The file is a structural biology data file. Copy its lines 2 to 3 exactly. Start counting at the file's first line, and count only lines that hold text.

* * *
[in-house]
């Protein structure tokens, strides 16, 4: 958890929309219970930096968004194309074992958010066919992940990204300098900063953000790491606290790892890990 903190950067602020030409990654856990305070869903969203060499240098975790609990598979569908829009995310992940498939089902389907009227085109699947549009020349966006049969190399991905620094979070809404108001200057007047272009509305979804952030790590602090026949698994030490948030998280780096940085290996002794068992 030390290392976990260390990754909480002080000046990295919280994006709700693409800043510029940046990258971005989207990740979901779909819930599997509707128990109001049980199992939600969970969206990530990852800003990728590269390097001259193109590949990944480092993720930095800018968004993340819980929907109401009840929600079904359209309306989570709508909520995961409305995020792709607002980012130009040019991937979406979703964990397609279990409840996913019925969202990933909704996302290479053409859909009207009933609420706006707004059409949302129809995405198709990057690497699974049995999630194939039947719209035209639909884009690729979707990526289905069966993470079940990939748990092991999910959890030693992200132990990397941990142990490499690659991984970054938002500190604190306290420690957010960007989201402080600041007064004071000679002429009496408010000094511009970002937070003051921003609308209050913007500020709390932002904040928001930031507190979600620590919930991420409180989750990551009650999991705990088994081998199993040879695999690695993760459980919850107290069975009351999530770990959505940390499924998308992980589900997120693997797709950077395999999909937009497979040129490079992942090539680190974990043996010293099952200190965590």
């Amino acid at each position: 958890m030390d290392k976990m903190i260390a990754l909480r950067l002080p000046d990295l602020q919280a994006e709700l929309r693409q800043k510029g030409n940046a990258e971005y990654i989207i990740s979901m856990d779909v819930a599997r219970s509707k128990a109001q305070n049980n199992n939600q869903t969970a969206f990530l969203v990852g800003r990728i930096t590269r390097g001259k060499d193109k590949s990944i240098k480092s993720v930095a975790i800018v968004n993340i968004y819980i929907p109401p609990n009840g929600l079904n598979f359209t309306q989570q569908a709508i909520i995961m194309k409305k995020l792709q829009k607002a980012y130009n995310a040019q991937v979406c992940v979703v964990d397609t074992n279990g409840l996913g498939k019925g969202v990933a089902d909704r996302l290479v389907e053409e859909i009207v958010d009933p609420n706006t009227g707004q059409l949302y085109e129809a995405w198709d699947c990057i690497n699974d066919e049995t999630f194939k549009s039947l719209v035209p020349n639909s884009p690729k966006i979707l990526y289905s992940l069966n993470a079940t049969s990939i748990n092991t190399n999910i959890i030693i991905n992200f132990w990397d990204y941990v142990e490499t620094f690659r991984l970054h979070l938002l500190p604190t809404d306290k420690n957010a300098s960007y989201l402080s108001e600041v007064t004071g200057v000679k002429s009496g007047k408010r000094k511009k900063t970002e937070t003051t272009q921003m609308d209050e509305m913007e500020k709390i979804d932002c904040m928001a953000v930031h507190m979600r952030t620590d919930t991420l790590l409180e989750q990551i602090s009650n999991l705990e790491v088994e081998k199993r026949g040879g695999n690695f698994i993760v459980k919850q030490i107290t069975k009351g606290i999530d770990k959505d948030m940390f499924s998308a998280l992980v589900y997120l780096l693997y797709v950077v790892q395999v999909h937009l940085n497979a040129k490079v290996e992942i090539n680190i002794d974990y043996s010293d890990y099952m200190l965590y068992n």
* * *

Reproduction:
């Protein structure tokens, strides 16, 4: 958890929309219970930096968004194309074992958010066919992940990204300098900063953000790491606290790892890990 903190950067602020030409990654856990305070869903969203060499240098975790609990598979569908829009995310992940498939089902389907009227085109699947549009020349966006049969190399991905620094979070809404108001200057007047272009509305979804952030790590602090026949698994030490948030998280780096940085290996002794068992 030390290392976990260390990754909480002080000046990295919280994006709700693409800043510029940046990258971005989207990740979901779909819930599997509707128990109001049980199992939600969970969206990530990852800003990728590269390097001259193109590949990944480092993720930095800018968004993340819980929907109401009840929600079904359209309306989570709508909520995961409305995020792709607002980012130009040019991937979406979703964990397609279990409840996913019925969202990933909704996302290479053409859909009207009933609420706006707004059409949302129809995405198709990057690497699974049995999630194939039947719209035209639909884009690729979707990526289905069966993470079940990939748990092991999910959890030693992200132990990397941990142990490499690659991984970054938002500190604190306290420690957010960007989201402080600041007064004071000679002429009496408010000094511009970002937070003051921003609308209050913007500020709390932002904040928001930031507190979600620590919930991420409180989750990551009650999991705990088994081998199993040879695999690695993760459980919850107290069975009351999530770990959505940390499924998308992980589900997120693997797709950077395999999909937009497979040129490079992942090539680190974990043996010293099952200190965590």
């Amino acid at each position: 958890m030390d290392k976990m903190i260390a990754l909480r950067l002080p000046d990295l602020q919280a994006e709700l929309r693409q800043k510029g030409n940046a990258e971005y990654i989207i990740s979901m856990d779909v819930a599997r219970s509707k128990a109001q305070n049980n199992n939600q869903t969970a969206f990530l969203v990852g800003r990728i930096t590269r390097g001259k060499d193109k590949s990944i240098k480092s993720v930095a975790i800018v968004n993340i968004y819980i929907p109401p609990n009840g929600l079904n598979f359209t309306q989570q569908a709508i909520i995961m194309k409305k995020l792709q829009k607002a980012y130009n995310a040019q991937v979406c992940v979703v964990d397609t074992n279990g409840l996913g498939k019925g969202v990933a089902d909704r996302l290479v389907e053409e859909i009207v958010d009933p609420n706006t009227g707004q059409l949302y085109e129809a995405w198709d699947c990057i690497n699974d066919e049995t999630f194939k549009s039947l719209v035209p020349n639909s884009p690729k966006i979707l990526y289905s992940l069966n993470a079940t049969s990939i748990n092991t190399n999910i959890i030693i991905n992200f132990w990397d990204y941990v142990e490499t620094f690659r991984l970054h979070l938002l500190p604190t809404d306290k420690n957010a300098s960007y989201l402080s108001e600041v007064t004071g200057v000679k002429s009496g007047k408010r000094k511009k900063t970002e937070t003051t272009q921003m609308d209050e509305m913007e500020k709390i979804d932002c904040m928001a953000v930031h507190m979600r952030t620590d919930t991420l790590l409180e989750q990551i602090s009650n999991l705990e790491v088994e081998k199993r026949g040879g695999n690695f698994i993760v459980k919850q030490i107290t069975k009351g606290i999530d770990k959505d948030m940390f499924s998308a998280l992980v589900y997120l780096l693997y797709v950077v790892q395999v999909h937009l940085n497979a040129k490079v290996e992942i090539n680190i002794d974990y043996s010293d890990y099952m200190l965590y068992n």